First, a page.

BALTIMORE (WJZ) — Baltimore City’s police commissioner announced new reforms Wednesday including revised policies on how officers stop, arrest and search citizens.

“To be clear, these policies do not handcuff our police officers. Quite the opposite, our new policies are trying to guide officers on how to fight crime while building public trust,” Commissioner Michael Harrison said.

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Harrison said he aims to “end the over-enforcement of minor violations that have damaged community trust and collaboration.”

Here is one of the new policies involving police stops. You can find the whole list of BPD policies here.

The department revamped the policies with input from the community, and the changes are part of a federal consent decree which began after a Department of Justice investigation showed widespread police abuses following Freddie Gray’s death in custody in 2015.

 

Baltimore City Mayor Brandon Scott said he is “fully committed” to the consent decree reforms and plans to hold public briefings four times each year.

He said the reforms with citizen input are “something that a young Brandon Scott would never have thought possible in the city of Baltimore.”

According to the new policies, officers are not allowed to chase someone just because they run away. Police are also not allowed to threaten or force someone to answer questions or target people for drug arrests simply because they’re known to be struggling with addiction.

Commissioner Harrison spoke before a Maryland House committee this week. The General Assembly is considering statewide police reforms. They include banning no-knock warrants and chokeholds—and mandating body cameras for every department.

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“I am not someone who hates the police, but over the years I’ve had my own experiences with law enforcement as have my brothers and my two sons. This has called into question the way that we as a state and a society have empowered law enforcement officers to execute their duties,” said House Speaker Adrienne Jones, a Democrat from Baltimore County.

The Speaker told lawmakers, “Police departments are public assets. They are paid for by all of us, and they should be accountable to all of us.”

The Washington Football team’s Chase Young, a Maryland native, testified in support of the reforms.

“If I do drive up to 7-11 in my nice Mercedes, why are you giving me this look?” the NFL standout asked.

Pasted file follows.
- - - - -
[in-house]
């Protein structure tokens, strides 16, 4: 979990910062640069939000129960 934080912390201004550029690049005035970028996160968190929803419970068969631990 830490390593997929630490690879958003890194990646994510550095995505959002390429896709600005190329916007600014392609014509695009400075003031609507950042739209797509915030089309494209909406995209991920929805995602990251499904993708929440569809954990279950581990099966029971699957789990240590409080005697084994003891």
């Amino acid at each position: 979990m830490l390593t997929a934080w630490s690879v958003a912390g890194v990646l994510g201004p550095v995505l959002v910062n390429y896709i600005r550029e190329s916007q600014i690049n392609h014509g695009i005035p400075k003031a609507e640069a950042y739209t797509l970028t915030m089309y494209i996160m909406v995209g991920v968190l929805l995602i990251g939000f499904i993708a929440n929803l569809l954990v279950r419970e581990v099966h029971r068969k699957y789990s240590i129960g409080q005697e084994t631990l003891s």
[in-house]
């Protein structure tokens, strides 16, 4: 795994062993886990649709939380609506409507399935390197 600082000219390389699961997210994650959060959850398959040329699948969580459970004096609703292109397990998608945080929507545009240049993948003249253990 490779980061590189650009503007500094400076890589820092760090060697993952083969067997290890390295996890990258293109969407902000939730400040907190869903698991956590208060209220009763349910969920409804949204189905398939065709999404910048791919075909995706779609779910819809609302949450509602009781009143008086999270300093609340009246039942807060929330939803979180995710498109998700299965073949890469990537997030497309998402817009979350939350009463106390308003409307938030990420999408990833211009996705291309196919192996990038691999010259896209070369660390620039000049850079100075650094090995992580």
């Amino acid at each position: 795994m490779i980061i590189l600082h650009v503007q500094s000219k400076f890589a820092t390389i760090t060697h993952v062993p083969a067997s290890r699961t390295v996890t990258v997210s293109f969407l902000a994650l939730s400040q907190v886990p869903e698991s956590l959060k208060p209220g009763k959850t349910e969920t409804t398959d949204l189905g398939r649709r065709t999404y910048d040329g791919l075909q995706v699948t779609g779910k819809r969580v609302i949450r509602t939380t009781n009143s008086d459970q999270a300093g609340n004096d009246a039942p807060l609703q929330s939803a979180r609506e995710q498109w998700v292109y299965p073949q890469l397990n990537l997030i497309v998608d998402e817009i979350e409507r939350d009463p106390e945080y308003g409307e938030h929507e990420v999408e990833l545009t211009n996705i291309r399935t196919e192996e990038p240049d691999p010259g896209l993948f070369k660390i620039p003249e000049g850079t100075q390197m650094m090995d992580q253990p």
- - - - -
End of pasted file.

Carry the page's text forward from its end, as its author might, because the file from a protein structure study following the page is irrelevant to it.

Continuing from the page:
He said he has law enforcement in his own family but “was still worried about the own police that were in my community.” Young told delegates he becomes “numb” to some of what he has seen and heard.

A sticking point to those reforms is repealing the Law Enforcement Officers’ Bill of Rights(LEOBR), which gives police certain protections if accused of wrongdoing.

Rebecca Smith, an attorney for the Maryland Troopers’ Association said the repeal was “a significant problem” and would cause more than “one hundred separate processes” for discipline across the state. She said the current LEOBR should be “reviewed instead of thrown away.”

 

Harrison says he needs more authority to discipline officers. “As the police commissioner, that I have—as any CEO—the final say on discipline, and that I am able to take disciplinary action against members of our department when they step outside of the law, training and policy—and when the actions are so egregious, I can take swift and decisive action.”

The Baltimore Consent Decree Monitoring Team issued the following statement on the newly revamped Baltimore police policies:

“The Baltimore Police Department’s completion of training and corresponding activation of revised policies on stops, searches and arrests are an important milestone along its path to Consent Decree compliance. In its investigation in 2015-16, the Department of Justice found that BPD was engaged in an unconstitutional pattern-and-practice of stopping, searching and arresting Baltimoreans without legal justification and based on their race. Perhaps more than anything else, it was this pattern-and-practice that reflected BPD’s “warrior” policing culture and eroded community trust.

Now is when the rubber meets the road: BPD must show that its new policies and training are having a measurable, tangible impact on the street—that its officers are treating community members with respect and carrying out their core law enforcement duties fairly and constitutionally. Particularly with the implementation this spring of BPD’s new record management system, which at long last will enable comprehensive assessment of officer actions in a relational electronic database, the Monitoring Team will focus increasingly on evaluating BPD’s stop, search and arrest practices. Improvements in this area are indispensable to building BPD’s legitimacy, fostering community trust and, ultimately, achieving compliance with the Consent Decree.”

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